Healing Your Blindness
The Rev. Sara Cosca-Warfield
Scripture: John 9:1-41
There’s a lot of discussion about the miracles of Jesus in the disability community. For those of us without a disability, it’s easy to read these stories as, wow, Jesus restored these broken people to wholeness
But a lot of blind folks are like, “Um, so, I’m not broken. God just created me differently than you. And y’all just built a world that works better for people like you than people like me.” Not all blind people feel this way, of course. But a lot do.
There’s a similar feeling amongst many deaf people, too. For them, deafness is a culture unto itself, life-giving and beautiful. American Sign Language is communication in a completely different way. It’s beyond words, it’s language through movement, almost like a dance except it’s conversation. Many deaf people would never trade that culture for hearing. In fact, there’s a substantial movement against cochlear implants which often restore hearing to deaf people. Again, not all deaf people feel this way, but many do.
There’s nothing wrong with us, they argue. God just created me differently than you. And y’all just built a world that works better for people like you than people like me.
It kind of throws a stick in the spokes of this gospel’s theology. Jesus basically says, “this man was born blind so that God could make a show of fixing him.”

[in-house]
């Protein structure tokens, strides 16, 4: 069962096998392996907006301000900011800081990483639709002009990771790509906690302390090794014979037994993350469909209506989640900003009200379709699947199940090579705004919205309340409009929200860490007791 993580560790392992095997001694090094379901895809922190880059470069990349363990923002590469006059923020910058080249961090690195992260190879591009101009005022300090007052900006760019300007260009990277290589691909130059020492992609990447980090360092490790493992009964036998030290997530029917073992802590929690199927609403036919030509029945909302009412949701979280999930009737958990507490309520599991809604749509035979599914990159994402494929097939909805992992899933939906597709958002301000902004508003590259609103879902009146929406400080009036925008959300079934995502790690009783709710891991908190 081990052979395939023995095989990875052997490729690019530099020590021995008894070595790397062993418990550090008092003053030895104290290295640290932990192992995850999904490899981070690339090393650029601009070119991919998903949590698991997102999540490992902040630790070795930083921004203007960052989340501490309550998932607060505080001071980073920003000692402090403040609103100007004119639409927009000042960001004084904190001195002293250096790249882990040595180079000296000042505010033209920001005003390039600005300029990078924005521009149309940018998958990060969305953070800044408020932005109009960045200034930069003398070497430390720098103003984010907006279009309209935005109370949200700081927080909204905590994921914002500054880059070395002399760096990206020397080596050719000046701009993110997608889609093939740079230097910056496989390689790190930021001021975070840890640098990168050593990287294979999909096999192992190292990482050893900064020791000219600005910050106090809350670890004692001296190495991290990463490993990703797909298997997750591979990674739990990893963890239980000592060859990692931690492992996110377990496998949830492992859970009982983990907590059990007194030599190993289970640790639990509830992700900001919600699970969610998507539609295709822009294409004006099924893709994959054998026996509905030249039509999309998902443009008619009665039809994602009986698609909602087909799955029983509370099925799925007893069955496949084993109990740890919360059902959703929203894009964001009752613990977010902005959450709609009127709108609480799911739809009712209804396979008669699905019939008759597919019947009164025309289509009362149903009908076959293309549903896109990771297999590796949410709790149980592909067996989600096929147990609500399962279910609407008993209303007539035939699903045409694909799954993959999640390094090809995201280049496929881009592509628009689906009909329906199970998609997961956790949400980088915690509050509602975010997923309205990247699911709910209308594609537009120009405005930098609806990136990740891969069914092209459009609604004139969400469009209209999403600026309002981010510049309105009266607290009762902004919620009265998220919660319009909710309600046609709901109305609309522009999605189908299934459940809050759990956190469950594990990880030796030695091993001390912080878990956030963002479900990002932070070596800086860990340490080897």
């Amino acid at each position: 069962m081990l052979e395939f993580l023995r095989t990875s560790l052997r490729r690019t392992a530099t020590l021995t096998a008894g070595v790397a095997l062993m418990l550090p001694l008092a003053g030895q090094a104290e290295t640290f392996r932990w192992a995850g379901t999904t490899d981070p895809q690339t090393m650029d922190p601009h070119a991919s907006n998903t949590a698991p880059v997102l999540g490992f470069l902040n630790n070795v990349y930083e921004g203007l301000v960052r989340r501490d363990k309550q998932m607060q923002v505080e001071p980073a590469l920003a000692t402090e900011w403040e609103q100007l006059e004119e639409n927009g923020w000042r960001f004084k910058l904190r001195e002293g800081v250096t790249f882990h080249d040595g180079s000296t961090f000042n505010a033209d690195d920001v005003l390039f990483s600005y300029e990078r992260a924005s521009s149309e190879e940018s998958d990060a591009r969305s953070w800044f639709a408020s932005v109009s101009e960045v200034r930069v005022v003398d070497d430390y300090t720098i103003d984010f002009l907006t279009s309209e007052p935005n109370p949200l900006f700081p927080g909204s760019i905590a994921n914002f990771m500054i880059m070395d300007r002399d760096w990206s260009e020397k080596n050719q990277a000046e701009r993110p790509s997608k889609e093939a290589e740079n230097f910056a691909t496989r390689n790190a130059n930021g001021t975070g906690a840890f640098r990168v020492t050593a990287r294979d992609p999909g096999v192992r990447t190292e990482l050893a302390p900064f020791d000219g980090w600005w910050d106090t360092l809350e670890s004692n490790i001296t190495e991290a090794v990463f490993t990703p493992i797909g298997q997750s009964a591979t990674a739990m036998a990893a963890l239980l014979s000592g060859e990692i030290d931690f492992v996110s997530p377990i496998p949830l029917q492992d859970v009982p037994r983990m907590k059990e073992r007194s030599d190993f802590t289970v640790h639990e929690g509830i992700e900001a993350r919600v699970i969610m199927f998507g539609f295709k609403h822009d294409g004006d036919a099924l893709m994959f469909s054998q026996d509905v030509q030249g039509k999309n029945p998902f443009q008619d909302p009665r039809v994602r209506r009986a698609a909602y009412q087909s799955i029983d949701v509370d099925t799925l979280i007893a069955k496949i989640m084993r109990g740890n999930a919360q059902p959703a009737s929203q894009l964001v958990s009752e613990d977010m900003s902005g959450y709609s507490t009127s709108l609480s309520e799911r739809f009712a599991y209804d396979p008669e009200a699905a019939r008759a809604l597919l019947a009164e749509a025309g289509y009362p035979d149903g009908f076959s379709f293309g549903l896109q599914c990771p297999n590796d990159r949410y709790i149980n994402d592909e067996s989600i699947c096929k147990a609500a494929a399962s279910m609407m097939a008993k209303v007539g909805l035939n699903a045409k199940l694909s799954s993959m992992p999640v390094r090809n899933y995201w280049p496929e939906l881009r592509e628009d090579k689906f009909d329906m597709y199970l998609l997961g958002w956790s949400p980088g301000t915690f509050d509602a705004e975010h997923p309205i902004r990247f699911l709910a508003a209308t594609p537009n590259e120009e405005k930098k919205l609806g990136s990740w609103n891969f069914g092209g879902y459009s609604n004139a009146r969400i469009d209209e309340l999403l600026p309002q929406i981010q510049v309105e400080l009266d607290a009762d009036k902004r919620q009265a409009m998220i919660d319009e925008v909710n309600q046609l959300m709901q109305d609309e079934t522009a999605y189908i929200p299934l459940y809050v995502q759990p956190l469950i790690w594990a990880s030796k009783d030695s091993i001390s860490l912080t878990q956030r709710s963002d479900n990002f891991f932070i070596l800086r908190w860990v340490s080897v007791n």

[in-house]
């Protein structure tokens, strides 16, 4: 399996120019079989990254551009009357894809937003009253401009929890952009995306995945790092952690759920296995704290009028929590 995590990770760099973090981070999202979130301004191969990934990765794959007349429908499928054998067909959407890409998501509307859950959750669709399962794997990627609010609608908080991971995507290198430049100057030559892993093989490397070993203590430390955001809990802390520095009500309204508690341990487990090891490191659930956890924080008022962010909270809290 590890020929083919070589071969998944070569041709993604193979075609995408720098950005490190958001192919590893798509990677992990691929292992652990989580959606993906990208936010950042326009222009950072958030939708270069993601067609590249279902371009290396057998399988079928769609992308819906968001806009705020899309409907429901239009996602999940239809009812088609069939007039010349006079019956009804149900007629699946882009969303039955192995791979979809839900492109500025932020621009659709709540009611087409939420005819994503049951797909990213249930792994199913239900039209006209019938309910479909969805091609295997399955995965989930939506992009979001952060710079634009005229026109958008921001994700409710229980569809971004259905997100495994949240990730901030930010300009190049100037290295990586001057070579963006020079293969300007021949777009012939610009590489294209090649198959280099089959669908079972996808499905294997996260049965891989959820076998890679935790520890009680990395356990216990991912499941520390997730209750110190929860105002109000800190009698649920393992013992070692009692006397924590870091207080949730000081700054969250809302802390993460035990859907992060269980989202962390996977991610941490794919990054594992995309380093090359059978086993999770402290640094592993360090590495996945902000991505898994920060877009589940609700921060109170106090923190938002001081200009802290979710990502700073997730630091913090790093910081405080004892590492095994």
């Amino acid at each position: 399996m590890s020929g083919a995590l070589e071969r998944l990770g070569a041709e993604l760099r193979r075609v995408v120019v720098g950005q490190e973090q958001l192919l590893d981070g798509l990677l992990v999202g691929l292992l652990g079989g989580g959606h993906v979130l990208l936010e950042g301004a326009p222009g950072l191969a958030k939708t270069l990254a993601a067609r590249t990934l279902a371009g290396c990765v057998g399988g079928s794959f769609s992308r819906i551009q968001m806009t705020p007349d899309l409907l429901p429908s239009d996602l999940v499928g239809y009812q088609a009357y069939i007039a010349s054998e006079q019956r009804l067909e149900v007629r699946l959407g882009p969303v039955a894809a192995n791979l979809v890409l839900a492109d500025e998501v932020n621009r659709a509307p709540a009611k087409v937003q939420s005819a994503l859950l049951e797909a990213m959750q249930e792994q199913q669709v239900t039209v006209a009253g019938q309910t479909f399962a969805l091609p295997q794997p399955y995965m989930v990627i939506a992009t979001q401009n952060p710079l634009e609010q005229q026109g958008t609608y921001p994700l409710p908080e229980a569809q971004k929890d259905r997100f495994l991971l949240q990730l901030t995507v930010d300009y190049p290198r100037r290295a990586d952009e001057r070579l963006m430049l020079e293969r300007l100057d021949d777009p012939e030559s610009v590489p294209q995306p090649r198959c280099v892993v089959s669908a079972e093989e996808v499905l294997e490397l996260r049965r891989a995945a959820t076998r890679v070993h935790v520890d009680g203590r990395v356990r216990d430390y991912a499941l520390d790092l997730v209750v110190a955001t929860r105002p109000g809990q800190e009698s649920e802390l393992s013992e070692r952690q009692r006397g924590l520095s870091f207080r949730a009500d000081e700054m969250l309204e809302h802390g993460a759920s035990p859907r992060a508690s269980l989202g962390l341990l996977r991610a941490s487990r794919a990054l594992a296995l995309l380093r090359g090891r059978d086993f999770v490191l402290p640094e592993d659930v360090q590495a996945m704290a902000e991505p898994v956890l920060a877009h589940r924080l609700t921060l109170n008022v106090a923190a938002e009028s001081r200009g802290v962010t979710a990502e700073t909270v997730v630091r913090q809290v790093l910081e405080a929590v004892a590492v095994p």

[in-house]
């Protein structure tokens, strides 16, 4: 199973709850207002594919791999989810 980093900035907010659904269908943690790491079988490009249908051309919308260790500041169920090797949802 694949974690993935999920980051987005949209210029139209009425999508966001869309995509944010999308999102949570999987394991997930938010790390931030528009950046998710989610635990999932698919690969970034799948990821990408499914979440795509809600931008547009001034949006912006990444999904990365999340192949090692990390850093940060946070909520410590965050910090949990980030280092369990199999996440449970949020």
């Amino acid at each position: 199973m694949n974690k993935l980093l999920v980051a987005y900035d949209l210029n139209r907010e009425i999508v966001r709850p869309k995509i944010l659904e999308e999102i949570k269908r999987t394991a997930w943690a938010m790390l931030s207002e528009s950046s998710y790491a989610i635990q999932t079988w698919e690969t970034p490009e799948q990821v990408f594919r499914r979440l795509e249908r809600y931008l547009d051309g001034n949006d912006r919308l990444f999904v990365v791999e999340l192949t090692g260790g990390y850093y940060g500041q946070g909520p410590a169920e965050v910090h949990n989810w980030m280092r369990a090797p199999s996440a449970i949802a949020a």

The thing is, we’re all born blind in some way. Our sight is inherently limited by our biology, by our very bodies. We don’t see what owls see with their keen night vision. Bats have terrible eyesight according to human standards, but their sonar sight renders the world spatially in ways we can’t even fathom.
We can’t see the bacteria that we know is present all around us. We can’t see covid or the flu when it leaps out of someone’s mouth and into our own nostrils. We can’t even see the full spectrum of colors.
We are so blind in so many ways. Because God created us that way. But there are other ways that we are blind. Ways that most definitely need to be healed.
In our Bible Study last week, someone said something so simple but so profound. She was quoting either Anaïs Nin or the Talmud. No one’s really sure who originally said it. Anyhow, she said, “We don’t see the world as it is, we see the world as we are.”